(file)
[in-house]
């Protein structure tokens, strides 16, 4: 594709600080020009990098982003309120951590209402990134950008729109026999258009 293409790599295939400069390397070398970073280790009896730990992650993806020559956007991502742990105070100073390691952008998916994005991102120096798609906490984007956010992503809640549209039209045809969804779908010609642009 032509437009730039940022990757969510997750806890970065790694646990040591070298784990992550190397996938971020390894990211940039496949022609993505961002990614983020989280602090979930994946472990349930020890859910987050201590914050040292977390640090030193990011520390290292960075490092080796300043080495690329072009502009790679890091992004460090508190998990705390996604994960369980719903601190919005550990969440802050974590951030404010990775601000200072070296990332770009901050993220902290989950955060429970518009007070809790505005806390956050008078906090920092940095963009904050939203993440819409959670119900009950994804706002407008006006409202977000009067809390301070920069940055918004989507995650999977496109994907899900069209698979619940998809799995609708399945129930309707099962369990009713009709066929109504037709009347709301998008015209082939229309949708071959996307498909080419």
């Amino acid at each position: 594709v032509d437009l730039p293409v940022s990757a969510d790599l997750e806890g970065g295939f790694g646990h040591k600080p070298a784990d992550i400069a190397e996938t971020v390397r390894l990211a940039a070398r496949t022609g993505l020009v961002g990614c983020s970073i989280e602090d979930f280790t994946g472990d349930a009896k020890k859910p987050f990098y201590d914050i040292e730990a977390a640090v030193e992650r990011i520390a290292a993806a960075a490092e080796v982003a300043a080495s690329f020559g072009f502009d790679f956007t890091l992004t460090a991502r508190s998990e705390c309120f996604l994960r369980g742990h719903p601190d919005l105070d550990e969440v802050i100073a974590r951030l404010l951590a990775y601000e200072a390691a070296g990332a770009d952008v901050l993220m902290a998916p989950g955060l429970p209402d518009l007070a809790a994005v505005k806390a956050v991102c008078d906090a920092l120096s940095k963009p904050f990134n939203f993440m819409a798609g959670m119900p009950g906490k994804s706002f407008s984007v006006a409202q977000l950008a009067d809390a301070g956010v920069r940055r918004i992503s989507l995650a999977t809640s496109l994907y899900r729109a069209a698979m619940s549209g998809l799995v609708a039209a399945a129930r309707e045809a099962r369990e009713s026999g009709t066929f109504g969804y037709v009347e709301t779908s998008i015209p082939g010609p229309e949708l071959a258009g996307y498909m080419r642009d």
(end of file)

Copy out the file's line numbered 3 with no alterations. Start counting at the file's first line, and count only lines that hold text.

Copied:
């Amino acid at each position: 594709v032509d437009l730039p293409v940022s990757a969510d790599l997750e806890g970065g295939f790694g646990h040591k600080p070298a784990d992550i400069a190397e996938t971020v390397r390894l990211a940039a070398r496949t022609g993505l020009v961002g990614c983020s970073i989280e602090d979930f280790t994946g472990d349930a009896k020890k859910p987050f990098y201590d914050i040292e730990a977390a640090v030193e992650r990011i520390a290292a993806a960075a490092e080796v982003a300043a080495s690329f020559g072009f502009d790679f956007t890091l992004t460090a991502r508190s998990e705390c309120f996604l994960r369980g742990h719903p601190d919005l105070d550990e969440v802050i100073a974590r951030l404010l951590a990775y601000e200072a390691a070296g990332a770009d952008v901050l993220m902290a998916p989950g955060l429970p209402d518009l007070a809790a994005v505005k806390a956050v991102c008078d906090a920092l120096s940095k963009p904050f990134n939203f993440m819409a798609g959670m119900p009950g906490k994804s706002f407008s984007v006006a409202q977000l950008a009067d809390a301070g956010v920069r940055r918004i992503s989507l995650a999977t809640s496109l994907y899900r729109a069209a698979m619940s549209g998809l799995v609708a039209a399945a129930r309707e045809a099962r369990e009713s026999g009709t066929f109504g969804y037709v009347e709301t779908s998008i015209p082939g010609p229309e949708l071959a258009g996307y498909m080419r642009d």